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Conspiracy charges are complex because they rely upon the court concluding that agreements were reached between persons to commit a criminal act even if the act did not actually take place. As such, being charged with a conspiracy offence can feel nebulous and sometimes downright unfair. It can feel like an attempt from law enforcement to tar all participants in a planned crime with the same brush even when some were much more involved than others. Historically, the offence existed only in the common law, i.e. the law created by the courts. This meant that there was no written definition, which made its interpretation even wider than it is today.
Nowadays, conspiracy in the law of England and Wales is set out at Section 1 of the Criminal Law Act 1977, but the common law offence also still exists for certain subtypes of conspiracy offence. This means that the police and the CPS still have a relatively wide discretion in respect of how to apply the law, and in practice it is used in a diverse range of situations. If you have been accused of a conspiracy offence, make sure you understand your rights in relation to this web of different laws. And, if you believe you have been wrongly accused, explain your account of events to your criminal defence solicitor who will advise you on your options.
Conspiracy exists in both statutory and common law in England and Wales.
According to Section 1 of the Criminal Law Act 1977, conspiracy is where:
‘A person agrees with any other person or persons that a course of conduct shall be pursued which, if the agreement is carried out in accordance with their intentions, either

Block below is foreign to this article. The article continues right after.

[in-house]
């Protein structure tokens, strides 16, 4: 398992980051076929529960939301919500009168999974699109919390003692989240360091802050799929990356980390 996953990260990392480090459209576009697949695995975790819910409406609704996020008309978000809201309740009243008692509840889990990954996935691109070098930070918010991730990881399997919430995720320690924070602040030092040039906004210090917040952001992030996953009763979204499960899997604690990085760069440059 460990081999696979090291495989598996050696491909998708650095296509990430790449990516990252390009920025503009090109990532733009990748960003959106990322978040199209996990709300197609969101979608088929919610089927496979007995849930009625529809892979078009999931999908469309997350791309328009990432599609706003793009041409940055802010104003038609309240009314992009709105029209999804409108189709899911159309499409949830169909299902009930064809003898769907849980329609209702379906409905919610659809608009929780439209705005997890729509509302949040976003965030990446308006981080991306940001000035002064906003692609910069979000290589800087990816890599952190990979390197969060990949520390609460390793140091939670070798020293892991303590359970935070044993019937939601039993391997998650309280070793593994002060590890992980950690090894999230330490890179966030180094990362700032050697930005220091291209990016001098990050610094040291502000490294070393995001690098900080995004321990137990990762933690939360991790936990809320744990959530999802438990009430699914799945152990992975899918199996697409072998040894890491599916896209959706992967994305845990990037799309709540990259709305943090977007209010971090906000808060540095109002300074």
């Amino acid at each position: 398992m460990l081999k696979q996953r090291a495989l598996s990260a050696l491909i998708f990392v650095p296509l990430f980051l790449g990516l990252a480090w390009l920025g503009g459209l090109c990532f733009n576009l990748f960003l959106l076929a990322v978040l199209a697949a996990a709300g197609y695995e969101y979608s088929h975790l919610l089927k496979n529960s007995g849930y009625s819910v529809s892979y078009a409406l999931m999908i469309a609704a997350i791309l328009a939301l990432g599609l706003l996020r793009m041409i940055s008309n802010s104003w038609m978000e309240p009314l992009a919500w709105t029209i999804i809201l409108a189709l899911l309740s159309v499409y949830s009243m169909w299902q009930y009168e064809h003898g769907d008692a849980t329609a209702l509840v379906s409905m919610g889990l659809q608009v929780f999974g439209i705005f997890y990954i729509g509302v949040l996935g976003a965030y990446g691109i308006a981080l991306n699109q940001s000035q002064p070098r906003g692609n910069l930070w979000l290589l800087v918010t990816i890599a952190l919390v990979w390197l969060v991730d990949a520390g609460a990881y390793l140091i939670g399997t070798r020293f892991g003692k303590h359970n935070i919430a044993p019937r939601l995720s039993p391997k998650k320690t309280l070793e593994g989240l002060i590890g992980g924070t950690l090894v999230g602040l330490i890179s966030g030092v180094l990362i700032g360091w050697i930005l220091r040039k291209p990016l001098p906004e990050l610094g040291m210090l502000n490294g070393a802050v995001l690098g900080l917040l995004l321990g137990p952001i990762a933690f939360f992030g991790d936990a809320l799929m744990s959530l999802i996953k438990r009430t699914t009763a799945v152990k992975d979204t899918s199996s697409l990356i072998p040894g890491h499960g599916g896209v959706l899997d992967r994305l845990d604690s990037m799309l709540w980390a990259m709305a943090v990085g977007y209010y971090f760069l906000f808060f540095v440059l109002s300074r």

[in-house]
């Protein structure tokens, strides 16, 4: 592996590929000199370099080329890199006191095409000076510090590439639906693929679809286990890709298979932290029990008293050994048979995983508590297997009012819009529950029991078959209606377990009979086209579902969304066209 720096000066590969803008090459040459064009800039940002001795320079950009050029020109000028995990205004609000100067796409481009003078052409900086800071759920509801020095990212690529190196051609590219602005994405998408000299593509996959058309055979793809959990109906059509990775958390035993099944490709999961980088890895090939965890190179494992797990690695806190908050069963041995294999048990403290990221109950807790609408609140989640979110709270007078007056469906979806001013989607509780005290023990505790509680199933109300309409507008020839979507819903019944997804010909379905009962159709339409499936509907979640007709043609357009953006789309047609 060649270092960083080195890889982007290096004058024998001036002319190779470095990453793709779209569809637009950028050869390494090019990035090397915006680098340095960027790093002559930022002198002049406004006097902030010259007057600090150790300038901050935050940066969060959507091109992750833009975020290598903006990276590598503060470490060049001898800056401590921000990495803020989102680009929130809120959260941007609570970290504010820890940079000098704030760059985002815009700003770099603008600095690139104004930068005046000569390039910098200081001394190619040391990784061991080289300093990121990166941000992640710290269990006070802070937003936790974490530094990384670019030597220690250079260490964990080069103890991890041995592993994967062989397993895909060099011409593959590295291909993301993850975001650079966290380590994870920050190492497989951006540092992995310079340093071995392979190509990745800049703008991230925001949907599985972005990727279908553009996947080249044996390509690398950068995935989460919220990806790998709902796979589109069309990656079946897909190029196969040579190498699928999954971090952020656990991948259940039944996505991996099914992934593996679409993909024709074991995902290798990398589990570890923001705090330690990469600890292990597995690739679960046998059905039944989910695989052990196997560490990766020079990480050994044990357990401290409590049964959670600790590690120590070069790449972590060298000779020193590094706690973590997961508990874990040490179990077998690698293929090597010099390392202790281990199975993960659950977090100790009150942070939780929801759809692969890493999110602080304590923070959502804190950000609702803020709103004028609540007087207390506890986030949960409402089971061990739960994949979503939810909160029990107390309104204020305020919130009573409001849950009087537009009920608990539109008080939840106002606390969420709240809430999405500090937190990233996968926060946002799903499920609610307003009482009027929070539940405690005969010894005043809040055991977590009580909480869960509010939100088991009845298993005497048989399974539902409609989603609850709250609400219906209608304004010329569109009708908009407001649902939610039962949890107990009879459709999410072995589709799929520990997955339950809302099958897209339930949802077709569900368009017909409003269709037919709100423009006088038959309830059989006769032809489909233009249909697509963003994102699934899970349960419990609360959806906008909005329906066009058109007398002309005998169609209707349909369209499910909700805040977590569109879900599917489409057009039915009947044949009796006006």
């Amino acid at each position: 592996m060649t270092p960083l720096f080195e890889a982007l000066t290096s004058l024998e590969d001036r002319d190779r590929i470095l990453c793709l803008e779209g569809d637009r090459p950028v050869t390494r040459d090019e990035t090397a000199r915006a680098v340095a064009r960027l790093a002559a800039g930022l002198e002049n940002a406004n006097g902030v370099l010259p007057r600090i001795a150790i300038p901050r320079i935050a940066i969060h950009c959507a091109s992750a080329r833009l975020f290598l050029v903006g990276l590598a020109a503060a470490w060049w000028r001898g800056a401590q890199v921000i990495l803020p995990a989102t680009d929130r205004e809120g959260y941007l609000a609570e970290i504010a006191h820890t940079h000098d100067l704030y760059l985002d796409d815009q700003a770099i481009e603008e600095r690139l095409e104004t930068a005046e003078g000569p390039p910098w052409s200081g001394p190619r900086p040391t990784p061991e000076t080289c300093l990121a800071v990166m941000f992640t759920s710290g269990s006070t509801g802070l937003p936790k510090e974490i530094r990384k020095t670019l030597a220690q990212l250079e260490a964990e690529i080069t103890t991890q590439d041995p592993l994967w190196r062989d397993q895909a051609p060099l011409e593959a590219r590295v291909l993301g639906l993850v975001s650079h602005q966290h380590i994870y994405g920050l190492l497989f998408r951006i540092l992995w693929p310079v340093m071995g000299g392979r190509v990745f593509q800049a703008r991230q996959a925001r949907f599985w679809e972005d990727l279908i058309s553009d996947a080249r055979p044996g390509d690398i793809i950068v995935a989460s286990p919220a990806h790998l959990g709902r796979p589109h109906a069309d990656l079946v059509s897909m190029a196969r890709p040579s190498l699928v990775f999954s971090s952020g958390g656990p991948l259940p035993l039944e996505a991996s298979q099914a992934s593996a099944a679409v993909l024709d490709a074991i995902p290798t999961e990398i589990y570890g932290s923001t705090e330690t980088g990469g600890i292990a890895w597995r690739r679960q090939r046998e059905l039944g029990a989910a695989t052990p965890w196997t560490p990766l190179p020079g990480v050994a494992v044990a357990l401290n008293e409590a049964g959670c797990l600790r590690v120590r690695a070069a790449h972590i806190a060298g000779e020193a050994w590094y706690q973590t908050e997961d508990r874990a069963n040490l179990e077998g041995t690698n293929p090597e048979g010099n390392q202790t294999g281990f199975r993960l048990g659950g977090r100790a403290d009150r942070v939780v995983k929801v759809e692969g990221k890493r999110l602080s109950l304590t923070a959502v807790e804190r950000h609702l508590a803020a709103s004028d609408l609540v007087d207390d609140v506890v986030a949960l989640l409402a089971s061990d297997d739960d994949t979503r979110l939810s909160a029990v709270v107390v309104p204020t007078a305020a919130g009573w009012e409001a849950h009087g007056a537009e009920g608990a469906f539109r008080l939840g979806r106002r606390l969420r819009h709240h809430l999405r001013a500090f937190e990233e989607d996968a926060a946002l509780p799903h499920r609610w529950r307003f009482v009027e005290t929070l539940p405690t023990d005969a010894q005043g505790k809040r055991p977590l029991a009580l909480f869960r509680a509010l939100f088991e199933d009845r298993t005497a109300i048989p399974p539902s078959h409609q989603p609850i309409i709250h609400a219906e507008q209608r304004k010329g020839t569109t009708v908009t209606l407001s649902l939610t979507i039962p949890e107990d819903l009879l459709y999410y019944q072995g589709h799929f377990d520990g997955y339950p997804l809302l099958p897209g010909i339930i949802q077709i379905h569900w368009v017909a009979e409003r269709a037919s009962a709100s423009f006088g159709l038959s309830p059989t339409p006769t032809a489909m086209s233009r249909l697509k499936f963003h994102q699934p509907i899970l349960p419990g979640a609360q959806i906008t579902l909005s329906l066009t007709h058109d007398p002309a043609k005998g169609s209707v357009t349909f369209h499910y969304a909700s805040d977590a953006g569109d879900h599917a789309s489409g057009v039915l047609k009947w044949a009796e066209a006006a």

Strangely enough, this definition means that individuals can be found guilty of conspiracy even where the offence that they are seeking to commit is impossible!
Conspiracy to commit offences outside of the UK
The Criminal Law Act also allows the CPS to prosecute for conspiracy to commit offences outside the UK, pursuant to Section 1A of the Criminal Law Act 1977. Such a prosecution can only be brought where the act would constitute an offence according to the law of the territory where it would be committed. Some part of the agreement must have been made in England and Wales.
A charge under 1A can only be brought with the permission of the attorney general. Individuals working for the Crown cannot be charged under Section 1A of the Criminal Law Act.
Exemptions from liability for conspiracy
The Criminal Law Act provides for some exemptions from liability for conspiracy. These include the following:
Common law conspiracy
There are two types of common law conspiracy. Both are indictable only offences i.e they must be heard in the Crown Court.
The first is conspiracy to defraud. This is often used to prosecute conspiracy to commit offences under the Fraud Act 2006. It can, however, also be used to prosecute for conspiracy to defraud even when the act that is being planned does not amount to a crime.
The second type of common law conspiracy is conspiracy to do an act that tends to corrupt public morals or outrage public decency, whether or not the act amounts to a crime.
Interpretations of conspiracy
Over the years, the courts have defined the meaning of a conspiracy. Conspiracy is understood to mean the agreement to commit a criminal act. The offence can be committed even where nothing has been done to actually put the criminal scheme into effect. Therefore even if the participants later repent their agreement, or there is no opportunity to commit the offence, or the parties fail to carry out the offence, they can still be found guilty of conspiracy.